Powerpoint slides (PDF)

Private Facility Inspections: From Paper to High Definition

Presented by: Dan Repp (City of Shoreline)

NPDES Municipal Stormwater Permittees are required to inspect private stormwater facilities for maintenance purposes. Challenges in this type of inspection program can include a growing workload with new development, communicating effectively with private property owners, and inaccurate mapping. Finding ways to streamline an inspection program that eases all of these challenges could benefit many permittees.

Powerpoint slides (PDF)

Outfall and Discharge Point Screening Application

Presented by: Mark Preszler (King County), Jeanne Dorn (King County), Brett Randle (King County)

In order to meet requirements within the Phase I NPDES Municipal Stormwater Permit, King County created a mobile application for screening, collecting, and reclassifying its outfalls and discharge points. The Outfall and Discharge Point Screening Application is based on the new outfall and discharge point definitions recently proposed by the Washington State Department of Ecology.

City of Tacoma’s Catch Basin Assessment Program

Presented by: Michael Rose (Associate Engineer, City of Tacoma)

The City of Tacoma has done extensive work developing programs to track maintenance and forecast work in many areas of maintenance; however, when it came to catch basins the City’s program had missed the boat. The City realized the deficiency during a source tracing incident and an internal audit of our programs which identified a need to better track catch basin cleaning. In response to this need, the City of Tacoma has developed a fast, reliable, GIS-integrated program, which meets our needs for source tracing and compliance with Phase I NPDES permit catch basin operations and maintenance.

Building a Comprehensive Stormwater Retrofit Program

Presented by: Scott Murphy (Stormwater Retrofit Engineer, Kitsap County)

In June of 2009, the Kitsap County Commissioners adopted the “Water as a Resource” policy which recognized storm and surface water runoff as the leading transport medium of pollution into Puget Sound and its associated wetlands, creeks, streams, and rivers. Additionally, local groundwater studies indicate that 80% of Kitsap County citizens obtain their drinking water from groundwater resources and these are only replenished by the infiltration of precipitation that falls on Kitsap County. This has caused us to expand and restructure our retrofit program to address these challenges and help ensure that we will have clean and adequate water resources to accommodate future growth.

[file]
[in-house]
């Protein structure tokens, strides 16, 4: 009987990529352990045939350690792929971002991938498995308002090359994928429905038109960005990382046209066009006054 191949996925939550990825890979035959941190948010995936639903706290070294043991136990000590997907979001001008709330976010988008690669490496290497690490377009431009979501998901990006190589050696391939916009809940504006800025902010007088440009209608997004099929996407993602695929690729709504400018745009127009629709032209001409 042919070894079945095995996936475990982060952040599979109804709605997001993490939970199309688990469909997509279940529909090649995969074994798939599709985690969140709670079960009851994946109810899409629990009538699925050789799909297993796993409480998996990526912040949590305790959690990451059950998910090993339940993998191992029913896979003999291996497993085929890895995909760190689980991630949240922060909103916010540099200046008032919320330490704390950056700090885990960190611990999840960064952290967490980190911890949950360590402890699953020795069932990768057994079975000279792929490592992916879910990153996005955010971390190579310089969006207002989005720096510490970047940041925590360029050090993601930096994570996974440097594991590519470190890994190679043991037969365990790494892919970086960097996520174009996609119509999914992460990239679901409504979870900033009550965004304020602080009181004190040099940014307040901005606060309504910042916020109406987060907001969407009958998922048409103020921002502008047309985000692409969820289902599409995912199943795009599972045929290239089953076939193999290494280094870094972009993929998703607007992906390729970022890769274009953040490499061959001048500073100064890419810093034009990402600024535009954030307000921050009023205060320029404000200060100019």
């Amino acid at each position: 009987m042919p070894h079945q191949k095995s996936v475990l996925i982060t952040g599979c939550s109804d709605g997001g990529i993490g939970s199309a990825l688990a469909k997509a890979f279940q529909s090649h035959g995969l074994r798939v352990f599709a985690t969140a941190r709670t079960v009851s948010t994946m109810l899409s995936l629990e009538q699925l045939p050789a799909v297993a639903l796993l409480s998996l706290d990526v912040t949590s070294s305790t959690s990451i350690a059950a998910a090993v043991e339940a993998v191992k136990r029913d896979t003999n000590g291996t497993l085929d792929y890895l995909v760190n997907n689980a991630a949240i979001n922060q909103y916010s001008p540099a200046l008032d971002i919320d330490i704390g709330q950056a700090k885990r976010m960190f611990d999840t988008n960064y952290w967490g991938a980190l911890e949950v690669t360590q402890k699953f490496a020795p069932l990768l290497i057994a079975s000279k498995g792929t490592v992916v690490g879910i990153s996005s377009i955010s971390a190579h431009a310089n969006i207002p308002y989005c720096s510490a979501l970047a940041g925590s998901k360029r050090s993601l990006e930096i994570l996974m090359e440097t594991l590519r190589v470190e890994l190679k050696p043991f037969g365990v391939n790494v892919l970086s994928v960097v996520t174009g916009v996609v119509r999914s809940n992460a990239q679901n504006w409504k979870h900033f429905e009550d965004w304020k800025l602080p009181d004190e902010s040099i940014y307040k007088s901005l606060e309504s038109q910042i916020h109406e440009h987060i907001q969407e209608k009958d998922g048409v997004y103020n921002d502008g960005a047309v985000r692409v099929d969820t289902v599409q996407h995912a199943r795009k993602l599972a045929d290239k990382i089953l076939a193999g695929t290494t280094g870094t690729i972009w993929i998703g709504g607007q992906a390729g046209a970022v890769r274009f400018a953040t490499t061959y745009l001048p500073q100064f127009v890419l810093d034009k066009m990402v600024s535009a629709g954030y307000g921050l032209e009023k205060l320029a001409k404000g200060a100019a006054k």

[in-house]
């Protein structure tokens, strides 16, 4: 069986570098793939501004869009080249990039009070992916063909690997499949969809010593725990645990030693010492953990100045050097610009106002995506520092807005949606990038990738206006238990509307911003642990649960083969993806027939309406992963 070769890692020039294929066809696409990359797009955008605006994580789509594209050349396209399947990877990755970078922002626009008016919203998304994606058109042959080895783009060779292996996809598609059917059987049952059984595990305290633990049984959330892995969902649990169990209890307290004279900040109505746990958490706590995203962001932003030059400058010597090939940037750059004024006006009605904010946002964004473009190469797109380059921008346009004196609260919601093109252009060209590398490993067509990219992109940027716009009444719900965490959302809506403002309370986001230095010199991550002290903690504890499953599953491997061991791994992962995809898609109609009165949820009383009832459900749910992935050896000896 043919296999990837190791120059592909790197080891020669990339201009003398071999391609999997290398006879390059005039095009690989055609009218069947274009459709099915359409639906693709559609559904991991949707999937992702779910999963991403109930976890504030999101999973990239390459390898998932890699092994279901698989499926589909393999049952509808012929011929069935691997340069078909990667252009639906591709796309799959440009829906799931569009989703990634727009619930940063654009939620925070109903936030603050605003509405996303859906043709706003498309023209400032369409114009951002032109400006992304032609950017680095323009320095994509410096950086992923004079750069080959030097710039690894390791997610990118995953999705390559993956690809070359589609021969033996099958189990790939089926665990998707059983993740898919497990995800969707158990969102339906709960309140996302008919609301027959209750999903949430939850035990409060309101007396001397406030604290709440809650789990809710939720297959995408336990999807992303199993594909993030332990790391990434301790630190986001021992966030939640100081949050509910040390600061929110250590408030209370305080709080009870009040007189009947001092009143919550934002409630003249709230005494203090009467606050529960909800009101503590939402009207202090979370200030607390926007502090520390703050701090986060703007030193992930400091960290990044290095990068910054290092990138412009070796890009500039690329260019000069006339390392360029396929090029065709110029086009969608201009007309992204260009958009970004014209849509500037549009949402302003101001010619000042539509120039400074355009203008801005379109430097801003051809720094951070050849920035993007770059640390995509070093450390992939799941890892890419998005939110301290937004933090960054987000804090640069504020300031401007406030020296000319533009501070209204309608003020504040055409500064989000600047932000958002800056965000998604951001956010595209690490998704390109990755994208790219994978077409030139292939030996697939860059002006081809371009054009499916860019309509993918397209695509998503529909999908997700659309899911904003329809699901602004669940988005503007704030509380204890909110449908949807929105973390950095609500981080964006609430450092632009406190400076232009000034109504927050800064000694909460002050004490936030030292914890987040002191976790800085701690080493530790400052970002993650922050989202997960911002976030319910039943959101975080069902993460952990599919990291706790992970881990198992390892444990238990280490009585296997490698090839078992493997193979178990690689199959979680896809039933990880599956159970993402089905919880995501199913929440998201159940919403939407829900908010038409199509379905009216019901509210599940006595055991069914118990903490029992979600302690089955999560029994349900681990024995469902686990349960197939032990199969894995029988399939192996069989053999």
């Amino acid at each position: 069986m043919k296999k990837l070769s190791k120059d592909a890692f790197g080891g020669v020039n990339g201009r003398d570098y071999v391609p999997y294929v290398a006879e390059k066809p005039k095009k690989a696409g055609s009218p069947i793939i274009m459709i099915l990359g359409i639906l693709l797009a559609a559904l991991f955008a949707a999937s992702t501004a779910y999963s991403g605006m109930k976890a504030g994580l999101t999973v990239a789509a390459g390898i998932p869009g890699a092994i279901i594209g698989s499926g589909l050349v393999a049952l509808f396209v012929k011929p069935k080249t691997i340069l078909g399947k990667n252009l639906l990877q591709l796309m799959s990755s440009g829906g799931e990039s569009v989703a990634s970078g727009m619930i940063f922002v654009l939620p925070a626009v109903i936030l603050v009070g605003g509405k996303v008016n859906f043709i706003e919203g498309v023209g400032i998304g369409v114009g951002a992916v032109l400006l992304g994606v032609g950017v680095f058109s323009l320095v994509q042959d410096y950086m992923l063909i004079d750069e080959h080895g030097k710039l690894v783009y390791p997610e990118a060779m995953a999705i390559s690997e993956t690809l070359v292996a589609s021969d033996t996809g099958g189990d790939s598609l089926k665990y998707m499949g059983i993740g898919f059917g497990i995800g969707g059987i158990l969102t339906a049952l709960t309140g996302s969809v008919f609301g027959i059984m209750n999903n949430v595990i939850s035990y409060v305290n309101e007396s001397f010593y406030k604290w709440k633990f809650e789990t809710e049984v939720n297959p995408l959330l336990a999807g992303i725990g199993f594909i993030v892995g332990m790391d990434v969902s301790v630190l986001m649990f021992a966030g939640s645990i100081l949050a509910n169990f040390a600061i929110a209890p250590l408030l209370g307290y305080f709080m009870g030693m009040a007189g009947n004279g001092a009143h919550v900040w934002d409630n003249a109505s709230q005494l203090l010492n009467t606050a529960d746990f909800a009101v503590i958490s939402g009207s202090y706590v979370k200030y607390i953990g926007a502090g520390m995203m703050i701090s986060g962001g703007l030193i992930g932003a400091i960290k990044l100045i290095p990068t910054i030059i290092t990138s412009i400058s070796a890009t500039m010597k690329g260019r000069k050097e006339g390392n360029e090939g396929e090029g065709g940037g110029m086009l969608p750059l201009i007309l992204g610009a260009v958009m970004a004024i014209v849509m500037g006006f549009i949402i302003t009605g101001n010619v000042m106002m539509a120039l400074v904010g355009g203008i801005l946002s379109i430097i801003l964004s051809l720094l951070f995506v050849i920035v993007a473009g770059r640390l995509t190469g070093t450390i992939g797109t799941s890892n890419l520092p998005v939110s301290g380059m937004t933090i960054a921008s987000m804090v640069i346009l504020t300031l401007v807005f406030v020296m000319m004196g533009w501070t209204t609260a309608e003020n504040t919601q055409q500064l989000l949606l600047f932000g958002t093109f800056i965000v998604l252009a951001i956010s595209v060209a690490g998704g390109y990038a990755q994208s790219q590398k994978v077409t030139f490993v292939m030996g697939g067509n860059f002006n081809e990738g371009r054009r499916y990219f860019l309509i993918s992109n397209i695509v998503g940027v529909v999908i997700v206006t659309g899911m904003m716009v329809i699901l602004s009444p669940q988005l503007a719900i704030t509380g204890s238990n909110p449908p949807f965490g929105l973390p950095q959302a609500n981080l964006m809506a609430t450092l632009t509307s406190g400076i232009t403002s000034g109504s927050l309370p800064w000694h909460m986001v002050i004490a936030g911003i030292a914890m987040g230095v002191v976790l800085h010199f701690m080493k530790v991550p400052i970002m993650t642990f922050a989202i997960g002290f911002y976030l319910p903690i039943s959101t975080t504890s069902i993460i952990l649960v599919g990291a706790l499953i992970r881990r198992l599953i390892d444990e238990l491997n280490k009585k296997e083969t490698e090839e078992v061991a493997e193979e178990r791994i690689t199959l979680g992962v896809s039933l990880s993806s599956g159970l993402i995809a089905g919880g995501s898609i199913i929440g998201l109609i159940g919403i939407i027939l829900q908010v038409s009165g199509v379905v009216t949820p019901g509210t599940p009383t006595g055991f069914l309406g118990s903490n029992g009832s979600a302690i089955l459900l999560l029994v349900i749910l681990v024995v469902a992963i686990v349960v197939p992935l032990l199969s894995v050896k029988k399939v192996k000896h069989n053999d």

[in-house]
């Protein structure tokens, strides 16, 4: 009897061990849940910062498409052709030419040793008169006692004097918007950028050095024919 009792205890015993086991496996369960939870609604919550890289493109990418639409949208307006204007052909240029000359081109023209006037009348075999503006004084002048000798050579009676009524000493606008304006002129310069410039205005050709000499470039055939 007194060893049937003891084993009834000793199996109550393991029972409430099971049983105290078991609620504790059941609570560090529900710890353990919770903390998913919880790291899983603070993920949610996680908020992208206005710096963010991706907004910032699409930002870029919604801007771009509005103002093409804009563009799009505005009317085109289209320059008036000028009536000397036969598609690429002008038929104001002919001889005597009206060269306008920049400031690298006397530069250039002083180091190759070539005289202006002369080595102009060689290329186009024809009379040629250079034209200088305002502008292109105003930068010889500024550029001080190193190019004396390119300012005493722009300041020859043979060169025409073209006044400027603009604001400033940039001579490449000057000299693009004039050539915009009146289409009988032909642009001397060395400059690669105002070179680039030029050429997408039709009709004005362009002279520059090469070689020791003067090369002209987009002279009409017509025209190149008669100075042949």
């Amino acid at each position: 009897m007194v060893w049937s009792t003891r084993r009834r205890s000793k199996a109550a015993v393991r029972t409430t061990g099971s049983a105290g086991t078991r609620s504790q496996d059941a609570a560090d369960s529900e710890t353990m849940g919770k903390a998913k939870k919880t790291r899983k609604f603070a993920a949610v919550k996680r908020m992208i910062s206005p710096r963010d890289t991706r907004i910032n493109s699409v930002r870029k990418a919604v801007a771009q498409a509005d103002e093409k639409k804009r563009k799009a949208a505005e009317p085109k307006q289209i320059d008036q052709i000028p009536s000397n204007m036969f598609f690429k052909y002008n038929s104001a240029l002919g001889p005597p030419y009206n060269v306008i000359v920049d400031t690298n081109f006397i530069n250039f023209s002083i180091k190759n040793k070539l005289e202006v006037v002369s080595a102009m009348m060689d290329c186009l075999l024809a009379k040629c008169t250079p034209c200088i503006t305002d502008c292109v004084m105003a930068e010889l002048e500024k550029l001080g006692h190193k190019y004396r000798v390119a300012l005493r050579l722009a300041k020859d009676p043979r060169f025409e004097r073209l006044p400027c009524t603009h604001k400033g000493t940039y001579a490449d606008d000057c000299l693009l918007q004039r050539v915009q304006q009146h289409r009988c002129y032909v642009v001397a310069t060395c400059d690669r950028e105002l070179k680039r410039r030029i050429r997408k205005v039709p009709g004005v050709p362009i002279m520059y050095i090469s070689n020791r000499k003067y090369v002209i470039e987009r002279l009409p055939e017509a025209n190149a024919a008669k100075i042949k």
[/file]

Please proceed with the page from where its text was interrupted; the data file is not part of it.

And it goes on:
Track Three: Stormwater Research and News

In this ever-changing and dynamic field, new research can have a profound effect on stormwater management, education and outreach, and testing.

STORM: Collective Impact for Stormwater Education, Outreach & Beyond

Presented by: Stef Frenzl (Communication Specialist II, Snohomish County)

Nobody wants to unknowingly recreate the wheel from scratch, yet we see it happen more often than we’d like to admit. Even worse, well-intentioned people with the same goal sometimes get in each other’s way, and projects can get caught in the crossfire. How can we prevent these problems from happening? One solution is through Collective Impact, a structured form of collaboration that embraces continuous improvement and rigorous data to drive transformative change.

  • Powerpoint slides (PDF)

Recent GROSS and Other Grant Projects: Where Are They Now?

Presented by: Dan Gariepy (Department of Ecology)

The State Legislature and the Department of Ecology have invested in grant programs to help improve the water bodies impacted by stormwater across our state. This presentation will focus on a few of the programs and delve into some case studies on how those funds have turned into projects.

  • Powerpoint slides (PDF)

Alternative Fecal Coliform and Stormwater Testing Methods

Presented by: Simon A. Smith (Research Scientist, University of Idaho), Rob Buchert (City of Pullman), Shilo Sprouse (City of Pullman)